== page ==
When we go down to just relax, we stay at Briarcliffe in North Myrtle, right next door to Barefoot landing and Alabama Theater. It is well maintained and fairly peaceful place. It is on the intercoastal side of 17N.
Tried Briarcliff once, didn't care for it, love Huntington BeachState Park, and have stayed in Myrtle Beach State Park as well. The others I've stayed at are a ways out from Myrtle Beach, Willow Tree RV Park and Cypress Lake, have not stayed in Ocean Lakes ...
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Ruck -n- Ella
We stated at pirateland last year. They are literally a half mile from Ocean Lakes. We loved it. The inland sites are a little small but the other sites were pretty sizeable. The premier sites are all water front but not all ocean front (they have a little canal that they are on). They have paddleboating, mini-golf, a playground, an arcade, a snack shop that will deliver pizza to your site and a wonderful lazy river and a nice pool. The lazy river was our favorite thing aside from the beach at the campground.
We camped at Ocean Lakes three years ago and have decided to give up camping on the beach. There are so many people camped near the ocean that you must go out early to claim your little spot on the beach.Even if they do have a mile of beach, there are too many people to use it. It gets so crowded that you cannot function with the kids or have any quality to your stay. The pool is jam packed and the smell of chlorine is so strong it burns your nostrils. They apparently run a super strong concentration of chlorine because of the number of people in the pool.All the teenagers run golf carts up and down the narrow lanes that you are daresome to try and walk anywhere.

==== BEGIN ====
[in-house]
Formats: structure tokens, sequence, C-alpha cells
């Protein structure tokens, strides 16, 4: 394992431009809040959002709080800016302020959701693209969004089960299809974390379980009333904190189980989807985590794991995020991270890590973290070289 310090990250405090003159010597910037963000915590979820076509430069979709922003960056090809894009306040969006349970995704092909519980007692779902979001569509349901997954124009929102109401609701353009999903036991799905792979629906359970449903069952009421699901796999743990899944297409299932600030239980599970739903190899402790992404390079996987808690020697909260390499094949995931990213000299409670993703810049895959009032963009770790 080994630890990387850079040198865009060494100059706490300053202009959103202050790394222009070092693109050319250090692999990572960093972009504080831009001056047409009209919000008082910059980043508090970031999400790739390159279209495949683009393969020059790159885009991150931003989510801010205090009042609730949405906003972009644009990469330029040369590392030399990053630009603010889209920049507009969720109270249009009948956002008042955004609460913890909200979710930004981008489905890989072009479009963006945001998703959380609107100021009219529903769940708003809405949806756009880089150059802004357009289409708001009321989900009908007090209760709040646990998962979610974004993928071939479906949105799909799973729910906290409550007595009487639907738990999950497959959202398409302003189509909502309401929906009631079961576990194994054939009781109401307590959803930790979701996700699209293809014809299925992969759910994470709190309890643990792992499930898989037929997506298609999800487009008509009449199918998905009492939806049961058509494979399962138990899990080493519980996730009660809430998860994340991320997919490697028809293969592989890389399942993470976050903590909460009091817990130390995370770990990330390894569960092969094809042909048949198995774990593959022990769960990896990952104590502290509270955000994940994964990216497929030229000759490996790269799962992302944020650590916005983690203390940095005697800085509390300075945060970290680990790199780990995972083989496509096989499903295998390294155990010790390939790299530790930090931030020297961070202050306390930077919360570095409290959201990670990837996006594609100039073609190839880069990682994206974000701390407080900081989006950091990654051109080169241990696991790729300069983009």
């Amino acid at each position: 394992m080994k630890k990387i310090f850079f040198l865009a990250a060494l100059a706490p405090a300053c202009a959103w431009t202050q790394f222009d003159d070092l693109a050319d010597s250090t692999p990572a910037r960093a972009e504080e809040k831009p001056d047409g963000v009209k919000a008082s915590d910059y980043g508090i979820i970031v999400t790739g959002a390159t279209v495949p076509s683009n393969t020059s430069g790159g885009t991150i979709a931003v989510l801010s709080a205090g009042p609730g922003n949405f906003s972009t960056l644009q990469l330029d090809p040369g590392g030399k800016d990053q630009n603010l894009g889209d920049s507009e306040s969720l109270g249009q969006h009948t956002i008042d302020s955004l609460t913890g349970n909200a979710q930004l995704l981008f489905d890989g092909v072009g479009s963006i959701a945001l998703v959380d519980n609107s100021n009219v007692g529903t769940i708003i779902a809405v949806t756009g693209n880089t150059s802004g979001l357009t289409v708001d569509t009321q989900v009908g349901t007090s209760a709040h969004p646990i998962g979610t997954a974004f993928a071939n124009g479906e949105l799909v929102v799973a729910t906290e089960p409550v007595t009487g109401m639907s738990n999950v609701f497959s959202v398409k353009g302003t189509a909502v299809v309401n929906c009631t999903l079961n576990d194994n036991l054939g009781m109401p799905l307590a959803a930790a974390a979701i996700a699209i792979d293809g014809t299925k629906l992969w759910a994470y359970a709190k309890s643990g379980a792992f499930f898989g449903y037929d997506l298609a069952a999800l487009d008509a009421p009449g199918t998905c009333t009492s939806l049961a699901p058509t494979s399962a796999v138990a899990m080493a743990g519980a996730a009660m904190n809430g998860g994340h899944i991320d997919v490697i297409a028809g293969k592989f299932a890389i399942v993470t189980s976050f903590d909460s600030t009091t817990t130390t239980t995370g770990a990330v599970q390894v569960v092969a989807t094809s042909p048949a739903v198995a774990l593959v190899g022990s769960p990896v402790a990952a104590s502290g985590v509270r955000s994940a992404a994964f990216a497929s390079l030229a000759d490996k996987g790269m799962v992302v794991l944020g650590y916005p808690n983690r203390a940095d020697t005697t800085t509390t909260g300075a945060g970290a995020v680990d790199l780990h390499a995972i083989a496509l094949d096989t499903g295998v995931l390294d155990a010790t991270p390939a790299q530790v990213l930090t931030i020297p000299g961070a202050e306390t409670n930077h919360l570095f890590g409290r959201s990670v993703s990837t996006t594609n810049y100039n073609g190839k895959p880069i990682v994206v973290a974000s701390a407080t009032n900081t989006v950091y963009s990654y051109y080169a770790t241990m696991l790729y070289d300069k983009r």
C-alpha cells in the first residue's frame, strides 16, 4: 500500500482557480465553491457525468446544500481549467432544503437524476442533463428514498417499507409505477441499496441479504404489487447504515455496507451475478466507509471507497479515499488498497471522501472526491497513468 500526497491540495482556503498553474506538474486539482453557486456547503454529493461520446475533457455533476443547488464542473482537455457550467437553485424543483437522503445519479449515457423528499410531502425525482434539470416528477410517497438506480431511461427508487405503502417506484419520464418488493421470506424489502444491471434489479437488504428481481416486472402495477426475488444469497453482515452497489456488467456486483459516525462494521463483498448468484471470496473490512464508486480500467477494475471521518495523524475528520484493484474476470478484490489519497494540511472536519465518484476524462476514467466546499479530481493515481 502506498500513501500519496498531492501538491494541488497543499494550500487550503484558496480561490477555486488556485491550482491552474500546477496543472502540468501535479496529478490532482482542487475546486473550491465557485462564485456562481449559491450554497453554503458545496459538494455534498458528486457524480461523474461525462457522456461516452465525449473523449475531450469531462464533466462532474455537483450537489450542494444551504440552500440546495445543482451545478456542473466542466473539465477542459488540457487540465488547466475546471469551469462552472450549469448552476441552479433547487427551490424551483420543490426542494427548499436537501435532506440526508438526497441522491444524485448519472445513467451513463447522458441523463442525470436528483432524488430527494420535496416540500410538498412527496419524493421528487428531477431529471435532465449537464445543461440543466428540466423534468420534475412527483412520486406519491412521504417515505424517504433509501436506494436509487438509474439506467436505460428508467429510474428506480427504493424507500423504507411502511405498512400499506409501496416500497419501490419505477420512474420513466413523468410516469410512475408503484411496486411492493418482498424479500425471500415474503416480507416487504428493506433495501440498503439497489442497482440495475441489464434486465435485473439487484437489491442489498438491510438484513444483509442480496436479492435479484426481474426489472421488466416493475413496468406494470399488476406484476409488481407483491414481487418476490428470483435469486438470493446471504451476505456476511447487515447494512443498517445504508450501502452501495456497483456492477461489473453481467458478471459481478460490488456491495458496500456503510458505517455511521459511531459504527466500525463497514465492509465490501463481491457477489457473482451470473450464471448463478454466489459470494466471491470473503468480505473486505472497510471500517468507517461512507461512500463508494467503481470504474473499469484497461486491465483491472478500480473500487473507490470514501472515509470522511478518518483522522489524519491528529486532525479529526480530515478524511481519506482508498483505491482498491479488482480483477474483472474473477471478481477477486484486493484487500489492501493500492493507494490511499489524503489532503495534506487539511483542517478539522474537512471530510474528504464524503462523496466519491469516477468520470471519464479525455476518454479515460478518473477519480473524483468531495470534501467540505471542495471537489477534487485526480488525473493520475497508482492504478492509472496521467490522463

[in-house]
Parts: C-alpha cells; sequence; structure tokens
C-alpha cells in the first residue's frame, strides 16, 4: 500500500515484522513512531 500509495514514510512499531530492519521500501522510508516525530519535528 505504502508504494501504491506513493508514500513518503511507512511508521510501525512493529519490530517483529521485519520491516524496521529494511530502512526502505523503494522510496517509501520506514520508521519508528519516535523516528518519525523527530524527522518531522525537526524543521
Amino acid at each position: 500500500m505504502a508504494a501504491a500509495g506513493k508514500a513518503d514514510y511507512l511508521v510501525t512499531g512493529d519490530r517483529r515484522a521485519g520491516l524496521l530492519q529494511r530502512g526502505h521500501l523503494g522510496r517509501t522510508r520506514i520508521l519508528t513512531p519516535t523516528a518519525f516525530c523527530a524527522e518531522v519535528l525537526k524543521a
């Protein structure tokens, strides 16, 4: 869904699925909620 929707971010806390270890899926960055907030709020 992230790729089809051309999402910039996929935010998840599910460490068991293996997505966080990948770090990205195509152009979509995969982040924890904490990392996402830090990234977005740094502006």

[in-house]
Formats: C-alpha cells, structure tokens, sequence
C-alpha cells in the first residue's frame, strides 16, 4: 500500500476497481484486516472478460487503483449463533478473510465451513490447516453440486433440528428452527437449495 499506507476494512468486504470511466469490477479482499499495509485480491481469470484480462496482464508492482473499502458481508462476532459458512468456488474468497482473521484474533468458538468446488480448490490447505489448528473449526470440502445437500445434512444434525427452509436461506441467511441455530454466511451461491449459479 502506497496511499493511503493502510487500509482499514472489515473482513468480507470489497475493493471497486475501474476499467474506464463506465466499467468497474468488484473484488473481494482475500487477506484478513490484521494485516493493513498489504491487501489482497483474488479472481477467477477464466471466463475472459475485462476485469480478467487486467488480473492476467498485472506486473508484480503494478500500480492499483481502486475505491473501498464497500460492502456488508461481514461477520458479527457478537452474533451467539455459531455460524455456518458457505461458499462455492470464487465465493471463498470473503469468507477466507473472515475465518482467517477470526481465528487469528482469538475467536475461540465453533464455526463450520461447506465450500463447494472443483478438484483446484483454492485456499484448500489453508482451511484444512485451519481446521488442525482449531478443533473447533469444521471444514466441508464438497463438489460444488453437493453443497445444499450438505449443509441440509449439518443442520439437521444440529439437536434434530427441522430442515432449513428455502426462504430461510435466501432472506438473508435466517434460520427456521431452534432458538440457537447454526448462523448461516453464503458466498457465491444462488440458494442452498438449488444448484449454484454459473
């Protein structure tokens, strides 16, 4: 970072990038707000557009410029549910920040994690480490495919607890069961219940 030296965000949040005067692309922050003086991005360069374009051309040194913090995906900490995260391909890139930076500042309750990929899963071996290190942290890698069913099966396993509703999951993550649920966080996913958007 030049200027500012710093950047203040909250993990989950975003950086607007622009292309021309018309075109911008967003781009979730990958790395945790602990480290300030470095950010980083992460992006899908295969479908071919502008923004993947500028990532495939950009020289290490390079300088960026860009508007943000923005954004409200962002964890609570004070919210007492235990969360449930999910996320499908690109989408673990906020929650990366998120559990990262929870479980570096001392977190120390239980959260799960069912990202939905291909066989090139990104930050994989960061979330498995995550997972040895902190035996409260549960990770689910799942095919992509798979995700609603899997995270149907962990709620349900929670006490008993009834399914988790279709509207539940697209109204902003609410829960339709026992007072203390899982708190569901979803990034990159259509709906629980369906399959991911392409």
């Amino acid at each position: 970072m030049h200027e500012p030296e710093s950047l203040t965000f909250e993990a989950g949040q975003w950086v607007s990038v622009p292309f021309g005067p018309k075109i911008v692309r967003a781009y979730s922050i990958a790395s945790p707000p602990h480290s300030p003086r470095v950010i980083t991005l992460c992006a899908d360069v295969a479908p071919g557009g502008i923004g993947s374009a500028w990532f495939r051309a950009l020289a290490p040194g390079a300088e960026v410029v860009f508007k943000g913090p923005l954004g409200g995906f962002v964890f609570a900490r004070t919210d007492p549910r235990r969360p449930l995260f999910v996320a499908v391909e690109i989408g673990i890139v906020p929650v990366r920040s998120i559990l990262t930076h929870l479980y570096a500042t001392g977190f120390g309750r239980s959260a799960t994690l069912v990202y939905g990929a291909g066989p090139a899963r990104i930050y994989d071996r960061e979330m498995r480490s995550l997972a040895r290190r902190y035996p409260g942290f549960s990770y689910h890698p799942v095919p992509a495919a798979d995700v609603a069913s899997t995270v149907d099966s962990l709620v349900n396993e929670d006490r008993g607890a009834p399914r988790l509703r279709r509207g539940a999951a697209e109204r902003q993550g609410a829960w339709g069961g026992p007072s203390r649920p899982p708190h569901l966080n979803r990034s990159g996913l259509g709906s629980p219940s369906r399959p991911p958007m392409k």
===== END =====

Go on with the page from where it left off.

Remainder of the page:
Don't mean to sound negitive but to us it was not a quality experience, some may disagree. In the off season it is a completely different place!!! We now rent a condo in Cherry Grove and the cost is not a whole lot more than camping at one of the major RV parks considering the cost of fuel and campsite costs.Edited by: Pull Dog
Pull Dog, I would agree with you just from looking around in the winter months I can see how crowded and out of hand thing can get there. I own a 200 site campground in the NE so from a professional view its a wonderful place in the winter months.
Many campgrounds on the Atlantic seaboard have been gobbled up by investors (many of these not American) and the land was used for condos. This forces camping families off the beach. There used to be a wonderful family owned campground at Salter Path in North Carolina but when the founders passed away and the kids inherited the land it was immediately sold to investors.This story has been repeated many times in the past two decades. Now all we see for the most part are the megaRV parksthat cannot successfully accomodate the huge crowds that seek the sea shore near the campground.